Hundreds More Flights Grounded as Lufthansa Strike Enters Sixth Day
TEHRAN (Tasnim) – Hundreds more flights were grounded Thursday when a strike by Lufthansa's main cabin crew union entered its sixth day, with no sign of compromise to resolve the longest walkout in the history of the German airline.
Cabin crew staff started a series of strikes at the airline's core Lufthansa brand last Friday to fight for an improved pension offer for employees.
Lufthansa, which says it needs to cut costs in order to compete with budget rivals and leaner Persian Gulf carriers, has said it is open to mediation, provided the union calls off the strikes.
Lufthansa cancelled 933 flights Thursday, affecting 107,000 passengers, and equivalent to around one-third of the daily flights usually operated by the airlines within the group. It has said the strike is costing it at least 10 million euros ($10.7 million) a day, Reuters reported.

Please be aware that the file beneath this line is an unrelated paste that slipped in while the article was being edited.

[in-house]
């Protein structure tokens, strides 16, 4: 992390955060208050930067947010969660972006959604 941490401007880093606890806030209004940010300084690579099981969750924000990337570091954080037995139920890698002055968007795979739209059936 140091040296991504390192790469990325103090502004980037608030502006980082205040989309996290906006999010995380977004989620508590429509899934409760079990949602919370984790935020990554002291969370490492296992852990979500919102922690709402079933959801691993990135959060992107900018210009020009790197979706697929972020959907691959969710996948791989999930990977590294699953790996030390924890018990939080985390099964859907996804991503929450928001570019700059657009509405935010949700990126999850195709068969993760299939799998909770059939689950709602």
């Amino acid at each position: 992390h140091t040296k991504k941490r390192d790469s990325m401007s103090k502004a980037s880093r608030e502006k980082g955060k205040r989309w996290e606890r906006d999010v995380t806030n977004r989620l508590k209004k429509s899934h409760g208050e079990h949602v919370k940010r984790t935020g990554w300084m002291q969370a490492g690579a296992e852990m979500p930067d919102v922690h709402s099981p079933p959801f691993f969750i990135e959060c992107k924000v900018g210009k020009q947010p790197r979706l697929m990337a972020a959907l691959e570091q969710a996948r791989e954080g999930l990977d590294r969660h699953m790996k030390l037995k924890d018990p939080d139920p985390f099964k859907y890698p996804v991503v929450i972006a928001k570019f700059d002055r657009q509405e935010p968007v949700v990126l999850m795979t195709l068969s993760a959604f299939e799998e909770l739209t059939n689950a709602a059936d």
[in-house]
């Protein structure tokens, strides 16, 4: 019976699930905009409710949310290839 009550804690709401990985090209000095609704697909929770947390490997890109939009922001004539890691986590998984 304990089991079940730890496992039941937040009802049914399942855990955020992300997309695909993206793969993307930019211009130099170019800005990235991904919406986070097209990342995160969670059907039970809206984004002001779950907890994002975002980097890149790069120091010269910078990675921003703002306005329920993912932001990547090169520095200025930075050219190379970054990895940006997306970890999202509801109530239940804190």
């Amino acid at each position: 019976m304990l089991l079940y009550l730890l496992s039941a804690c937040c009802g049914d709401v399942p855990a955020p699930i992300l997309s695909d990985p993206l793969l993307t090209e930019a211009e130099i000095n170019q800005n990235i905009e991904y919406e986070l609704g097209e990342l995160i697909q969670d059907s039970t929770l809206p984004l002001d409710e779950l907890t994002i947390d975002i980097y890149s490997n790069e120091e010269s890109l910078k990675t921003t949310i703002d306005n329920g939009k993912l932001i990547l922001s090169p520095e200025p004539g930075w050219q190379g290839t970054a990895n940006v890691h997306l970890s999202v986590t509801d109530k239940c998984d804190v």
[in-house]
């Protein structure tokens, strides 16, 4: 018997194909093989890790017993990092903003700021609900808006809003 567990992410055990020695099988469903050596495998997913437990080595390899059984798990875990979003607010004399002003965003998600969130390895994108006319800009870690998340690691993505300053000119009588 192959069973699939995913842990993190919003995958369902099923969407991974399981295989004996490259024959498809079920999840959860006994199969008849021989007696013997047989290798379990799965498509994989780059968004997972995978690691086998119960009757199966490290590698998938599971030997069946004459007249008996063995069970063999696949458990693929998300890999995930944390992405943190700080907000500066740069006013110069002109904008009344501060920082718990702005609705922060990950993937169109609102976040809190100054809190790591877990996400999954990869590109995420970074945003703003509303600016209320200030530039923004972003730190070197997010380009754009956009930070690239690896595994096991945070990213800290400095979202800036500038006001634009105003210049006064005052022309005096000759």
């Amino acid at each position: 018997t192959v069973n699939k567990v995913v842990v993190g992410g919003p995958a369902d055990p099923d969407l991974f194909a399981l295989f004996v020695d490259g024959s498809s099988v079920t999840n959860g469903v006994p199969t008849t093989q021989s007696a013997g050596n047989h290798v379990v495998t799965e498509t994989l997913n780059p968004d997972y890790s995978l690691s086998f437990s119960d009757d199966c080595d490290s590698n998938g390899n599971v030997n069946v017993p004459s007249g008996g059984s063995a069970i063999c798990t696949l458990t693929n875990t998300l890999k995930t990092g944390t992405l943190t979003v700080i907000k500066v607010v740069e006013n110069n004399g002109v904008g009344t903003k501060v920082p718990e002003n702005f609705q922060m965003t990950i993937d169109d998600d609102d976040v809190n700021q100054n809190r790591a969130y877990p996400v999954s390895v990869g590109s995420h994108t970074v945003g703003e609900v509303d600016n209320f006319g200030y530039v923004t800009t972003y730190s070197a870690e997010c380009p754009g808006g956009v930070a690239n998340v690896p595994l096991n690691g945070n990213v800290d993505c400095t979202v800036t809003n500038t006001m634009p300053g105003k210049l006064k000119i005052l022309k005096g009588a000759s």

The strikes forced even Lufthansa boss Carsten Spohr to take a flight with rival Air Berlin from Berlin to Munich this week.
If Lufthansa fails in a court appeal to at least force crews based in the city of Duessedorf back to work, it seems likely a similar number of flights could be cancelled Friday.
The court, which rejected a bid by Lufthansa for an injunction Wednesday, will hear the appeal at 1430 GMT.
The union plans to end the week of strikes by calling on all Lufthansa Group employees to join a demonstration at Frankfurt airport Friday from midday, union head Nicoley Baublies told Reuters.
"If there is no movement from management then maybe we will have to say that there will be more strikes," Baublies said.
Lufthansa has condemned the strikes as counter-productive.
"With this strike, they're only making it harder for us all," personnel head Bettina Volkens said in an interview with best-selling daily Bild. "The only ones that are happy about the situation are our rivals."
In total, the walkouts have now forced the cancellation of almost 4,000 flights, disrupting the travel of more than 430,000 Lufthansa customers.